Photo of campers roasting marshmallows over a fire
Photo by Josh Campbell on Unsplash

When I think of heaven I think of life lived with love, abundance, caring, empathy, and sharing, a place where family is inclusive, not exclusive. If there is a piece of heaven on earth it must be represented in Camp Friendship, a camp for children afflicted with cancer. Some of the kids are terminal but all are spiritually lifted to a heavenly karma.  

A person can have an out-of-body experience by merely walking the spiritually sacred grounds. I have felt the presence of campers past, an overwhelming aura of peace that encompassed my body from head to toe. Walking in the footsteps of those who are dealing with severities that I can only imagine opened my mind to exploring and implementing means and ways of giving unconditionally, anything and everything physically, mentally, and spiritually possible.  

Before I was invited to lend a helping hand through efforts of the Rockville Kiwanis Club, I knew nothing about Camp Friendship. I had heard of places where children suffering from cancer could enjoy happy outings with their parents and loved ones, but I thought only a select few were eligible. That is how isolated I was, aware only of what directly effected and affected my life.  

Now I know that there is a spirit within each of us that can be released from its imposed prison, in my case, a self-imposed prison. This spirit overwhelmed me with empathy, especially now, with my mother being diagnosed with active cancer of the breast and lymph nodes.  

Through my work I realized I had managed to desensitize my inner spirit of unconditional love, which manifests itself in praying not only for cancer patients but for all terminal patients and for the people who love and help them, including families, nurses, doctors, caregivers, camp counselors, administrators, lobbyists, scientists, and world leaders. I’ve been reminded as I have helped out at Camp Friendship raking, boat-washing, pruning, painting, and fellowshipping that we are family, united in caring and sharing to enhance other souls on this heavenly oasis.  

Camp Friendship creates a haven for children with cancer and their families in the mid-Atlantic area, providing a safe place for them to play and enjoy themselves among their peers.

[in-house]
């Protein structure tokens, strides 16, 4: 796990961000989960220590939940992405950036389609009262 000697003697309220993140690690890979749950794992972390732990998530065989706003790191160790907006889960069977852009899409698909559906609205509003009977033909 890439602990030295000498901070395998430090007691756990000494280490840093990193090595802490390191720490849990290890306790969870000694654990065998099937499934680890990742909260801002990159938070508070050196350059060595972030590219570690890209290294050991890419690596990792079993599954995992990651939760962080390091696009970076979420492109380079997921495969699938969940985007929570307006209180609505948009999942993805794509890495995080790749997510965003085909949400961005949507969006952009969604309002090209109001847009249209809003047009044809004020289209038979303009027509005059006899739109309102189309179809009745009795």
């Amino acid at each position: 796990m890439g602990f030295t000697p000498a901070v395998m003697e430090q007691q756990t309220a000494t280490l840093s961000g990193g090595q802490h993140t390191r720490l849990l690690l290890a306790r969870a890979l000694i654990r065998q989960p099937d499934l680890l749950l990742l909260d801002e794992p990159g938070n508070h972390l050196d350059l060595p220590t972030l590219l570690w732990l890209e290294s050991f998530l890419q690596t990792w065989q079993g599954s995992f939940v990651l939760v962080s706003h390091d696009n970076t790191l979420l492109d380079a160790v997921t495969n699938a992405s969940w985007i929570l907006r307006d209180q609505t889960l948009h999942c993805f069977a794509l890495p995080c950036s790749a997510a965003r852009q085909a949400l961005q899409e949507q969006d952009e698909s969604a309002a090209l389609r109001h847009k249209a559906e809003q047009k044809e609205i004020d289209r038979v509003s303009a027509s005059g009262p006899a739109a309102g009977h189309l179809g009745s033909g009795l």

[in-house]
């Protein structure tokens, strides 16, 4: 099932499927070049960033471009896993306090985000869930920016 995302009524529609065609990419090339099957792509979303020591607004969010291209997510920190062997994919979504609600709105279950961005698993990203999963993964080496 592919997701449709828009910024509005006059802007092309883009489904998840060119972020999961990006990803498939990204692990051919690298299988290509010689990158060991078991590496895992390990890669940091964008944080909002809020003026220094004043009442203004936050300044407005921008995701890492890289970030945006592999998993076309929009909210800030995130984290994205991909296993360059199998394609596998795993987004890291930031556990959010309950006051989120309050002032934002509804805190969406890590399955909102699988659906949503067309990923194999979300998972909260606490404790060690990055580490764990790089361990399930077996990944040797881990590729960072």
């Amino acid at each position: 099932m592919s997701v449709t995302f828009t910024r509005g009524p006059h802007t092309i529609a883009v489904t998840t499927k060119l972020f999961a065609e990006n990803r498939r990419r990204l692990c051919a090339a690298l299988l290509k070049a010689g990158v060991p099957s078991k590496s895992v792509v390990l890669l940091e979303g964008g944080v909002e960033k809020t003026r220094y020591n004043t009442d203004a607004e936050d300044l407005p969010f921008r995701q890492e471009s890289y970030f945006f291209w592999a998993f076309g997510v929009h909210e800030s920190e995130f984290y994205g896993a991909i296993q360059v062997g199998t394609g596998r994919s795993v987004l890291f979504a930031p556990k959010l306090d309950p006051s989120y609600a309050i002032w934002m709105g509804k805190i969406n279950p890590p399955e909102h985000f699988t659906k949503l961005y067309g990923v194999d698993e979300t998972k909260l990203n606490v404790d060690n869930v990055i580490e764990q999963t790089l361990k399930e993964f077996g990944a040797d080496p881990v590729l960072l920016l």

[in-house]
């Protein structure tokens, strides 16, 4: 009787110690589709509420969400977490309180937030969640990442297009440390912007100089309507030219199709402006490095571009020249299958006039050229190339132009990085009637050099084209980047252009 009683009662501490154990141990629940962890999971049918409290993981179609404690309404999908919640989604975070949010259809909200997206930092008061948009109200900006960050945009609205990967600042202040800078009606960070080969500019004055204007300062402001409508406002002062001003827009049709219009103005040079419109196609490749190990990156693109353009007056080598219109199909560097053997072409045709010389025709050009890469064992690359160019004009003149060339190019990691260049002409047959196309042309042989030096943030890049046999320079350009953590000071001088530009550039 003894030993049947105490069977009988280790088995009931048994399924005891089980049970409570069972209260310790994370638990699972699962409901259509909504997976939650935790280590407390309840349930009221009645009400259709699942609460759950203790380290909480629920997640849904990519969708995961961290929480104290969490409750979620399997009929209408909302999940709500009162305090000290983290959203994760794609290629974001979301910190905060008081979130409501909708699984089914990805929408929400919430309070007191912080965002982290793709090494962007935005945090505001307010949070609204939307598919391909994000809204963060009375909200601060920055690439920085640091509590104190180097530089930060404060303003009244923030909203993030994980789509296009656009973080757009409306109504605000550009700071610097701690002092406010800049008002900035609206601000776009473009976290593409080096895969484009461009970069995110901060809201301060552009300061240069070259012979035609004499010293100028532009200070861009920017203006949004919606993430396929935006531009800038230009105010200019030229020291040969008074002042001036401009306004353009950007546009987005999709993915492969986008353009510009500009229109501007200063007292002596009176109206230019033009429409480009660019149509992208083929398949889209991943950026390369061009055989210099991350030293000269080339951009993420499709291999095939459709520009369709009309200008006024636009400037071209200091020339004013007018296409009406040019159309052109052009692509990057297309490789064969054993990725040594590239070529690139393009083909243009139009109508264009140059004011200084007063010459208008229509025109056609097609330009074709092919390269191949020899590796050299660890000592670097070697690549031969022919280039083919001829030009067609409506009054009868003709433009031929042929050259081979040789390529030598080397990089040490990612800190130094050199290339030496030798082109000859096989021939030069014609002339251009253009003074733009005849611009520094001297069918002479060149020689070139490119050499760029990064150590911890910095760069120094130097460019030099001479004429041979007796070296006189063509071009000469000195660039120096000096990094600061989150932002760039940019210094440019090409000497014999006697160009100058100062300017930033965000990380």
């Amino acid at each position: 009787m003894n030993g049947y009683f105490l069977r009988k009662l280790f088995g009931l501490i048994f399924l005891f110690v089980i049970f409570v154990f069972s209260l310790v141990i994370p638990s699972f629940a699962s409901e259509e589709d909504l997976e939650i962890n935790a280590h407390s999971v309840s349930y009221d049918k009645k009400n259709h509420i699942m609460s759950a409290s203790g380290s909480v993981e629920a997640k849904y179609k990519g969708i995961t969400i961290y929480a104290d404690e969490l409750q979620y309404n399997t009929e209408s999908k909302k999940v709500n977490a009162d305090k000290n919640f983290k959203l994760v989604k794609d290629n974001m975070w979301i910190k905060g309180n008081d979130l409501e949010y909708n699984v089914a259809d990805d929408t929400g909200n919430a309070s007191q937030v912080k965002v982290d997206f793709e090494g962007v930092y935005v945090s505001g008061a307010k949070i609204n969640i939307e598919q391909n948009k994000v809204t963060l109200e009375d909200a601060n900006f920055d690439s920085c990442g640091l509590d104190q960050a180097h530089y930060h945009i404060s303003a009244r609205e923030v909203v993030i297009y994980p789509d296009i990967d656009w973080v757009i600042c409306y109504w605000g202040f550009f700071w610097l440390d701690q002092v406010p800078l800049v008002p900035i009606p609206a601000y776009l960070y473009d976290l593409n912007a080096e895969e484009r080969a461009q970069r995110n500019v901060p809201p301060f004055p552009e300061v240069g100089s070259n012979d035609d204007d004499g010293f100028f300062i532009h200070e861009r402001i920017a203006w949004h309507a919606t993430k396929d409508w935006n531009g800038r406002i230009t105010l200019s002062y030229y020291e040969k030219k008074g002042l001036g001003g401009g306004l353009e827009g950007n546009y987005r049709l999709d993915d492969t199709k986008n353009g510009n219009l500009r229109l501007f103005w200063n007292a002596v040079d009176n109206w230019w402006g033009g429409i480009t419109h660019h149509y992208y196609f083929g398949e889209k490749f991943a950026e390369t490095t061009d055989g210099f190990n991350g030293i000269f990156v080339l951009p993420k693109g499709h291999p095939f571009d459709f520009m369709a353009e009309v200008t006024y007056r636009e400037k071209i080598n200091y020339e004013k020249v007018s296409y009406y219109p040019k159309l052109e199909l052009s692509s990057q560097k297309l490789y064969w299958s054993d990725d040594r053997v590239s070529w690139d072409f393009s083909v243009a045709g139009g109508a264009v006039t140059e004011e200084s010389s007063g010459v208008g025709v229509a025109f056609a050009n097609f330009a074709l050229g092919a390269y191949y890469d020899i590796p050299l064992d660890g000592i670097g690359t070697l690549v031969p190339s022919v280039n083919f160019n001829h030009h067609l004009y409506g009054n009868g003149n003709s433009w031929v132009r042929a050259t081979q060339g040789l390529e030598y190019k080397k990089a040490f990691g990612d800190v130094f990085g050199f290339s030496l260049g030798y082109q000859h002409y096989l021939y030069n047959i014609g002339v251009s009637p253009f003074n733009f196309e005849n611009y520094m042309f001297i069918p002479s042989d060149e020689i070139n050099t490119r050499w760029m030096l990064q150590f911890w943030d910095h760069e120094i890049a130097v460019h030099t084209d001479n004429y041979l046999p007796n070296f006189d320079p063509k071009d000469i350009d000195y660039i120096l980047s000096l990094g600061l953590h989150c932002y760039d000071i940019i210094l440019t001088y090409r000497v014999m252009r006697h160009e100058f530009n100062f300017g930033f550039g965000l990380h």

The camp provides year-round recreational and support programs free of charge. Camp Friendship is run by the Carol Jean Cancer Foundation (CJCF), which has a mission to improve the quality of life for children with cancer and their families throughout Maryland, Washington D.C., and Northern Virginia. Many area pediatric hospitals refer their families to the foundation, which has served approximately 8,800 people since 1990.  

CJCF has one paid employee, Beverly E. Gough, president and founder, who is paid $10,000 annually. The majority of volunteers give their time starting in the early spring through late fall, with an emphasis during the summer programs. Various duties involve 200-300 people. There is a core group of 12-15 year-round volunteers who give 15-20 hours a month, depending on activities.  

A major fundraiser of Camp Friendship is the camper sponsorship program. Since the camp is offered free of charge, the program raises donations to cover the costs. I pray that our readers will help any way they can, including prayers for all the families involved.  

For more information, please see the website, www.cjcfkids.org and tell Mrs. Beverly that Sean-Christopher Riley referred you from the Street Sense family.  

Sean, a Street Sense vendor, is also a Certified Nursing Assistant and Geriatric Nursing Assistant who is now studying physical therapy at Montgomery College. He currently lives at Chase Partnership, a program that provides housing for homeless individuals in Rockville, MD. He will be serving as a volunteer at Camp Friendship this summer